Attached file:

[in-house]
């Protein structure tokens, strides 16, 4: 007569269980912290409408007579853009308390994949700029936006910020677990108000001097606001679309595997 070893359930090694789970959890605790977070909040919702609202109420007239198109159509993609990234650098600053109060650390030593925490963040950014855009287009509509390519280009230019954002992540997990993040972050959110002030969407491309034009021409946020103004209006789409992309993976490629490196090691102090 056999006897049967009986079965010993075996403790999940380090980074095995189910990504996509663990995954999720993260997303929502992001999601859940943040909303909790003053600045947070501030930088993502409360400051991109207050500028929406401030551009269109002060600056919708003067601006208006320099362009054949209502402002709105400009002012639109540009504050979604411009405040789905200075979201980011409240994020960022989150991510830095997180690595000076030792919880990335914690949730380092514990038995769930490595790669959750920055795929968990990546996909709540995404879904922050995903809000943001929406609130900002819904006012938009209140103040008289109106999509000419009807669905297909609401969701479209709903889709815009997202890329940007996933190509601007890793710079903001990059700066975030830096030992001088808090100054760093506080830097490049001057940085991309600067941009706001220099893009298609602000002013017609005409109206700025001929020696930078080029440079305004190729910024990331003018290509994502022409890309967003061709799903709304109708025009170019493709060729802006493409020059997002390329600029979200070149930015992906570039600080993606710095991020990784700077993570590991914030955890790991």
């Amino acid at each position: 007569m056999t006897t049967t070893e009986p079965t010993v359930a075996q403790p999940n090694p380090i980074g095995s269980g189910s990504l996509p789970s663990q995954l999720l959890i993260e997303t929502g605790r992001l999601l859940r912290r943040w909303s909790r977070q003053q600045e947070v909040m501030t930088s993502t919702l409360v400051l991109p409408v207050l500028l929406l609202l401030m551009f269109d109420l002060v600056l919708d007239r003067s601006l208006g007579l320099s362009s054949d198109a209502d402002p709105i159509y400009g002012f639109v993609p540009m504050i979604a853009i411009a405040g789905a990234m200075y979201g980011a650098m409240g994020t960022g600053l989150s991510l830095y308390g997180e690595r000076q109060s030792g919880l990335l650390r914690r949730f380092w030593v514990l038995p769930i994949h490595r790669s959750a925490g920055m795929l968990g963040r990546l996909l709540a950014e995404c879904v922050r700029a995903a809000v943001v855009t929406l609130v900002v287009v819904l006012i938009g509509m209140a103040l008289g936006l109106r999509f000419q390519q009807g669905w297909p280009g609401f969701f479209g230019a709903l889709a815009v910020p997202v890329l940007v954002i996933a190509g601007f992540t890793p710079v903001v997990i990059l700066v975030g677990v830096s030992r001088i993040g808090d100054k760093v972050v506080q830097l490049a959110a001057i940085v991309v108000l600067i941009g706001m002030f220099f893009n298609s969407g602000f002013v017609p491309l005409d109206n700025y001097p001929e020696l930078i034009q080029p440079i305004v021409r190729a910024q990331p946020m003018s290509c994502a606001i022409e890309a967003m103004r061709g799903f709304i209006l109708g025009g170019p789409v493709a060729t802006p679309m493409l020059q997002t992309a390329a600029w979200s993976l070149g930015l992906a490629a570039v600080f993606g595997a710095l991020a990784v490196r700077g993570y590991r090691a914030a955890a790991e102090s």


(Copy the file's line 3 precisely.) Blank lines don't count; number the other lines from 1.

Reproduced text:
């Amino acid at each position: 007569m056999t006897t049967t070893e009986p079965t010993v359930a075996q403790p999940n090694p380090i980074g095995s269980g189910s990504l996509p789970s663990q995954l999720l959890i993260e997303t929502g605790r992001l999601l859940r912290r943040w909303s909790r977070q003053q600045e947070v909040m501030t930088s993502t919702l409360v400051l991109p409408v207050l500028l929406l609202l401030m551009f269109d109420l002060v600056l919708d007239r003067s601006l208006g007579l320099s362009s054949d198109a209502d402002p709105i159509y400009g002012f639109v993609p540009m504050i979604a853009i411009a405040g789905a990234m200075y979201g980011a650098m409240g994020t960022g600053l989150s991510l830095y308390g997180e690595r000076q109060s030792g919880l990335l650390r914690r949730f380092w030593v514990l038995p769930i994949h490595r790669s959750a925490g920055m795929l968990g963040r990546l996909l709540a950014e995404c879904v922050r700029a995903a809000v943001v855009t929406l609130v900002v287009v819904l006012i938009g509509m209140a103040l008289g936006l109106r999509f000419q390519q009807g669905w297909p280009g609401f969701f479209g230019a709903l889709a815009v910020p997202v890329l940007v954002i996933a190509g601007f992540t890793p710079v903001v997990i990059l700066v975030g677990v830096s030992r001088i993040g808090d100054k760093v972050v506080q830097l490049a959110a001057i940085v991309v108000l600067i941009g706001m002030f220099f893009n298609s969407g602000f002013v017609p491309l005409d109206n700025y001097p001929e020696l930078i034009q080029p440079i305004v021409r190729a910024q990331p946020m003018s290509c994502a606001i022409e890309a967003m103004r061709g799903f709304i209006l109708g025009g170019p789409v493709a060729t802006p679309m493409l020059q997002t992309a390329a600029w979200s993976l070149g930015l992906a490629a570039v600080f993606g595997a710095l991020a990784v490196r700077g993570y590991r090691a914030a955890a790991e102090s």